Friday, February 20, 2015

More Fallout From Thursday's St. Pete Rays Stadium Workshop

Yesterday, St. Pete's city council decided yesterday to research building a new Rays stadium downtown {instant reaction here}.  And while the workshop seemed to be largely a waste of time, there were some good discussions brought up about financing a stadium (finally!).

As this blog has long contended, elected leaders have been ignoring the elephant in the room and avoiding discussions about the tax dollars needed for a stadium.  But now, we have almost every St. Pete councilmember on the record saying they don't want to commit any additional tax revenues above what they're already paying for the Trop.

Of course, we've learned the "no tax" promise isn't nearly as ironclad as the team's contract with the Rays.

Nevertheless, there was a lot of attention in this morning's papers about council's believe that they can keep the Rays in St. Pete long-term.

Tampa Tribune columnist Joe Henderson writes it's a foolish belief, comes back to the "location, location, location" problem this blog first delved into back in 2009.  Henderson writes:
For the life of me, I can’t fathom that council members are kicking around an idea to build a new stadium adjacent to the current Trop. They would then develop the property around it with other enticing stuff, like what was supposed to happen nearly 30 years ago when the Trop was just a cataract in an architect’s eye.

I want to scream when I hear that. I want to laugh. But mostly, I want these people to stop wasting time. Building anywhere near the Trop would just extend the Rays’ location problem for another 30 years.
For what it's worth, I also wrote in 2009 that North St. Pete is the most likely landing spot for a new Rays stadium because of the available financing there.

What does Hillsborough Commissioner/stadium supporter Ken Hagan think about it?

“To seriously consider a new stadium at their current location is a recipe for disaster,” he told the Trib.

Over in the pages of the Times, Councilwoman Darden Rice was quoted as saying, "Allowing the Rays the flexibility to look within Tampa Bay is the main way we have of keeping them here beyond 2027...We have got to stop treating the Rays like our prisoner.''

And last, but not least...the Times editorial board got in another shot on St. Pete's council, mocking it for lack of leadership and hesitation to pay more than $6 million/yr for a potential new stadium.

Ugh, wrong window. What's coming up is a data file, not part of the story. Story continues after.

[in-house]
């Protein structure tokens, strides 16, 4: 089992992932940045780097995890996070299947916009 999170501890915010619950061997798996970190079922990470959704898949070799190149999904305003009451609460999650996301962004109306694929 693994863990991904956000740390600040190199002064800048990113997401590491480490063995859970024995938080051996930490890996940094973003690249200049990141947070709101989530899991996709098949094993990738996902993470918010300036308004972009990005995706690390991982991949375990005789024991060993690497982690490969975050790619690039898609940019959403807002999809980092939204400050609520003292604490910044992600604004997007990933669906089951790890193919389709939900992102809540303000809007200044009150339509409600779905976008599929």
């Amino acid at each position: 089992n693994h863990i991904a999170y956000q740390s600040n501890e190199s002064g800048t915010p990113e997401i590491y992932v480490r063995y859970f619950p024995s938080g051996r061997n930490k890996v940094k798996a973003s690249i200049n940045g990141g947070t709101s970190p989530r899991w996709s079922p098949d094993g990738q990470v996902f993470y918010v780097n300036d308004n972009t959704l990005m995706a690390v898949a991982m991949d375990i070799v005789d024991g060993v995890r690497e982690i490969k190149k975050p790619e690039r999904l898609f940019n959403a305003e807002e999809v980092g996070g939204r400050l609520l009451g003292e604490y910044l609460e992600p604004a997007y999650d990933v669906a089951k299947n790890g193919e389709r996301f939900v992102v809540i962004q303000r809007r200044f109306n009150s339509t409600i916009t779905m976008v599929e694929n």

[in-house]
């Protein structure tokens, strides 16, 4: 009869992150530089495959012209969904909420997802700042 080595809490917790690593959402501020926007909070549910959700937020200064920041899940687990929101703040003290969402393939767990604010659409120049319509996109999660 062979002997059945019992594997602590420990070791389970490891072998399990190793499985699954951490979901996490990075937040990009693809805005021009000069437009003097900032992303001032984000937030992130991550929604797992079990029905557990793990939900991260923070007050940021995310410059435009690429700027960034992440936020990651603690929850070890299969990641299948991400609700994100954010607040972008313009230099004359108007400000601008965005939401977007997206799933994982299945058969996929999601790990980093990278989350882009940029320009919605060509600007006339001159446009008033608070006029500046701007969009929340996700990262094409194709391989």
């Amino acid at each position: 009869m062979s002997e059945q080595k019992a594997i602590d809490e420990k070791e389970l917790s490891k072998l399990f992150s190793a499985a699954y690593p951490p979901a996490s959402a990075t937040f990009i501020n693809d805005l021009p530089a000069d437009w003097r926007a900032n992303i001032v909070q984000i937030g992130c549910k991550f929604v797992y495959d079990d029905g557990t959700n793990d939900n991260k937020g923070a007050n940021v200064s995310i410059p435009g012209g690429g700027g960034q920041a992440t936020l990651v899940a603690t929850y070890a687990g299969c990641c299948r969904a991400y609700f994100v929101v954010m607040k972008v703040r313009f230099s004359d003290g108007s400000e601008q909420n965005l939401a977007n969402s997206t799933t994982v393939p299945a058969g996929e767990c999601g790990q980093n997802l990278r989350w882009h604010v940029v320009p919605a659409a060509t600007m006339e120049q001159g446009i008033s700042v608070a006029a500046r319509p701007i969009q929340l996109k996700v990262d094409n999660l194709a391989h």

For those of you keeping score at home, that's $180 million over 30 years on top of healthy contributions from the county, state, and presumably the Rays too.

The editorial brings up good points about one city's limited resources in funding a new stadium...but why does the editorial board never bring up the same issue to Tampa taxpayers, who have fewer available dollars to fund a stadium than their counterparts in St. Pete?

Finally, there's this baffling graf from the editorial:
Their lease to play at Tropicana Field expires in 2027, and there will come a time well before then that the team will let the lease expire rather than pay the city to leave a few years early for a new home in Tampa Bay.
If the worst-case scenario is the Rays fulfilling the terms of their use agreement (not a lease) until 2027, doesn't that mean this region has another 5-10 years to figure out a new stadium?

A brief history of Times editorials on the Stadium Saga:
The history goes further back than that, but for a good synopsis, watch my 2010 piece on newspapers cheerleading for new stadium projects.

1 comment:

  1. Thank you for all the reporting you are doing on this. It would be great if we could just fast forward three years to a time when there won't be a Tampa Bay Times anymore. Then the Rays situation could be navigated without the daily broadcasting of nonsensical log-rolling. If they can't even log-roll effectively anymore, what purpose do they still serve? The City Council simply acknowledged the reality that everyone wants the Rays but no one wants to pay more for them. There is no such thing as a free lunch. Well, unless the City buys the Times sports section a new toy. That is a free lunch. And that is why the paper is trying so hard here. This is a self-preservation issue for the newspaper. 90% of public policy discussions in this country are now simply pigs arguing about how this or that decision will affect their place at the trough. In that way, the sports-industrial complex is no different than the military-industrial complex. So much ink is spilled by people justifying the hell out of their paychecks. We need these new F-35 jets to be built, because patriotism. We need these new MLB/NFL/MLS stadiums to be built, because leadership. If we don't purchase what the self-serving viruses think we need, then the terrorists/Montreal/Los Angeles will win. An arm's length contract between sophisticated counterparties is a contract. It is not a prison. The Times editors must have stayed at a Holiday Inn Express last night, because they are vomiting all forms of unqualified opinion. The Internet has provided a means of competition in the marketplace of ideas. The Times is slowly learning that unsupported conjecture ("Rays' value as a regional asset... anyone staying overnight in Pinellas and driving to a baseball game in Hillsborough...") cannot compete. Damn, the economists, here's what a group of journalists thinks. They are dinosaurs, trolling for clicks and relevance.